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Consider the following Qt code:

class Foo : public QObject {

    enum E {
      a = 0,
      b = 1,
      c = 2

    E x() const { return x_; }
    void set_x(E value) { x_ = value; }

    E x_;

int main (int argc, char **argv) {
  QCoreApplication app(argc, argv);

  Foo f;

  f.setProperty("x", Foo::c);
  std::cout << f.property("x").toInt() << std::endl;  // 2

  f.setProperty("x", QVariant((int)1));
  std::cout << f.property("x").toInt() << std::endl; // 1

  f.setProperty("x", QVariant((long long)0));
  std::cout << f.property("x").toInt() << std::endl; // should be 0. is 1. 

Why does it work that way?

share|improve this question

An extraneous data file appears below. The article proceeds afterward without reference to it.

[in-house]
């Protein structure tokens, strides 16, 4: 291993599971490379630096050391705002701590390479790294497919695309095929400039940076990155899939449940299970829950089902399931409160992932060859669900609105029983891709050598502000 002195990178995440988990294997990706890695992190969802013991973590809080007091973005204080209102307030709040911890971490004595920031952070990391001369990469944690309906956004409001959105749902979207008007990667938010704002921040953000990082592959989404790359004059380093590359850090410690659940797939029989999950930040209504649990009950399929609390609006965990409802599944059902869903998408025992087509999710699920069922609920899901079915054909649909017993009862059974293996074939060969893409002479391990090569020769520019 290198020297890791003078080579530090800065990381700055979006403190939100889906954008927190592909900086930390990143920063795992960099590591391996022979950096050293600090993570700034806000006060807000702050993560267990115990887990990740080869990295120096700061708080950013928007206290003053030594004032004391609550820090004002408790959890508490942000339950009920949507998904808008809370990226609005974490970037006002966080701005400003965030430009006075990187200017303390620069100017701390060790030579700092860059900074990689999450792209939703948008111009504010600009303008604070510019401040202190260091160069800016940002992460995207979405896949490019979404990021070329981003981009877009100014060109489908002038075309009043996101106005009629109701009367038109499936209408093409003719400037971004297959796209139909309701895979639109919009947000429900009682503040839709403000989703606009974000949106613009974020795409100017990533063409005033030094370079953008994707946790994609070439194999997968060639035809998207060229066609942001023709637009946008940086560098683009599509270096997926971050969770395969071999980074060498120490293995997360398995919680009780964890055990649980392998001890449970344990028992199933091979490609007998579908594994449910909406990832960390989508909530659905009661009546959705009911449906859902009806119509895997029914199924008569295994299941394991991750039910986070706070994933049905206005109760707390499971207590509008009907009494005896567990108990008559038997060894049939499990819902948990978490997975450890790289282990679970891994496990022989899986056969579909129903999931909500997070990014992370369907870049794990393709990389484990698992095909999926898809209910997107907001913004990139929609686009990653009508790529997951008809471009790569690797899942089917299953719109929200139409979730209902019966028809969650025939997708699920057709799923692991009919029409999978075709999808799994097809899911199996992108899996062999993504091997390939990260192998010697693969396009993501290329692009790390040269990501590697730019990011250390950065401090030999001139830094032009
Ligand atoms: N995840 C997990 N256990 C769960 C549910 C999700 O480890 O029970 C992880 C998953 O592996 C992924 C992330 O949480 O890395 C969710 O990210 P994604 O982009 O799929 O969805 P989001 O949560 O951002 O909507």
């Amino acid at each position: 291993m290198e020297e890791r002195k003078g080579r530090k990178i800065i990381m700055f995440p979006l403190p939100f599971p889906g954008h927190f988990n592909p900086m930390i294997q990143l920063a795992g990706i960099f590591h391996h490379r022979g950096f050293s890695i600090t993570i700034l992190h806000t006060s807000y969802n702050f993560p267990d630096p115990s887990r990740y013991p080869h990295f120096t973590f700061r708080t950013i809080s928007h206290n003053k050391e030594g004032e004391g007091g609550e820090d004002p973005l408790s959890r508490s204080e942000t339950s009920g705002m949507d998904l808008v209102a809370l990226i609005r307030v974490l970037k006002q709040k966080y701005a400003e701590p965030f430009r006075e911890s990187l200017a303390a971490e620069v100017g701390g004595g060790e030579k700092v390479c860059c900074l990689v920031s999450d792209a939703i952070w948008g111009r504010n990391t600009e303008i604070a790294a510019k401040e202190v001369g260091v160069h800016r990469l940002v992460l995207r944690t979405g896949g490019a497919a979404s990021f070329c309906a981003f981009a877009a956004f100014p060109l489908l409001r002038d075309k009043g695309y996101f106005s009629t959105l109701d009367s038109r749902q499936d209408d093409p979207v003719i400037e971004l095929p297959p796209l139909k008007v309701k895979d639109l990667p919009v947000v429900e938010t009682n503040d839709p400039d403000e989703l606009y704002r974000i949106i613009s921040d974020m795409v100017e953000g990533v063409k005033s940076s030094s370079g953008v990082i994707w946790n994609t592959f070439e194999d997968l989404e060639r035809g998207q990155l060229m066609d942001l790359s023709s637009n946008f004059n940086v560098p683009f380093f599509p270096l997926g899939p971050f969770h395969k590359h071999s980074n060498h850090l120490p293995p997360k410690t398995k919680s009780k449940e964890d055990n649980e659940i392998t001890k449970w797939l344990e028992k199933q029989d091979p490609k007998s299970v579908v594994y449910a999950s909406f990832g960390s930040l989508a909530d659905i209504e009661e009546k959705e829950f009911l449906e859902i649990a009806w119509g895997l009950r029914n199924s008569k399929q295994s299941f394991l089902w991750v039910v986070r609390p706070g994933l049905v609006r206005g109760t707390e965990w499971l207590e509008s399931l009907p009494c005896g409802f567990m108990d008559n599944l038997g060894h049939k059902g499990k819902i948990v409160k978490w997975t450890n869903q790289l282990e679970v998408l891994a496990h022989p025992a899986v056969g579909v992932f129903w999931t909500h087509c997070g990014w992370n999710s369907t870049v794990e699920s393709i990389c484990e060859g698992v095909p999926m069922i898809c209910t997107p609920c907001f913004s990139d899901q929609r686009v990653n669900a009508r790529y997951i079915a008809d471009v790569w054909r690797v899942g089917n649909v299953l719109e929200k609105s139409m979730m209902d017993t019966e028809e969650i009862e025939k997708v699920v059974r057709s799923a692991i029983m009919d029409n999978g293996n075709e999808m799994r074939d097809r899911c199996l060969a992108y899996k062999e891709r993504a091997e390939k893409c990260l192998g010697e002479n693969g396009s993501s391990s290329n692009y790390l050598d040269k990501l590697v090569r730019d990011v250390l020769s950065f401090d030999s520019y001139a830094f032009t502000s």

up vote 2 down vote accepted

If you test the return value of setProperty, you will see that the set is failing:

ok = f.setProperty("x", QVariant((long long)0));
std::cout << ok << std::endl;  // 0, i.e. false

The relevant part of the Qt code is in qmetaobject.cpp, annotated below:

if (isEnumType()) {
    if (v.type() == QVariant::String) {
        // ... we won't get here.
    } else if (v.type() != QVariant::Int && v.type() != QVariant::UInt) {
        // We got here because we didn't provide an int or uint.

        // This will be 0...
        int enumMetaTypeId = QMetaType::type(qualifiedName(menum));

        // ... which means this will return false; the property will not be set.
        if ((enumMetaTypeId == 0) ||
            (v.userType() != enumMetaTypeId) ||
            return false;

        // ... we never get here

// ... we never get here

So the behavior seems to be by design: enum properties can only be set using QVariant objects with a type of int or uint.

share|improve this answer
Yup - it seems that's where it actually happens inside Qt. Now, the question is whether it was by design or by omission.. – qdot Sep 27 '12 at 12:40

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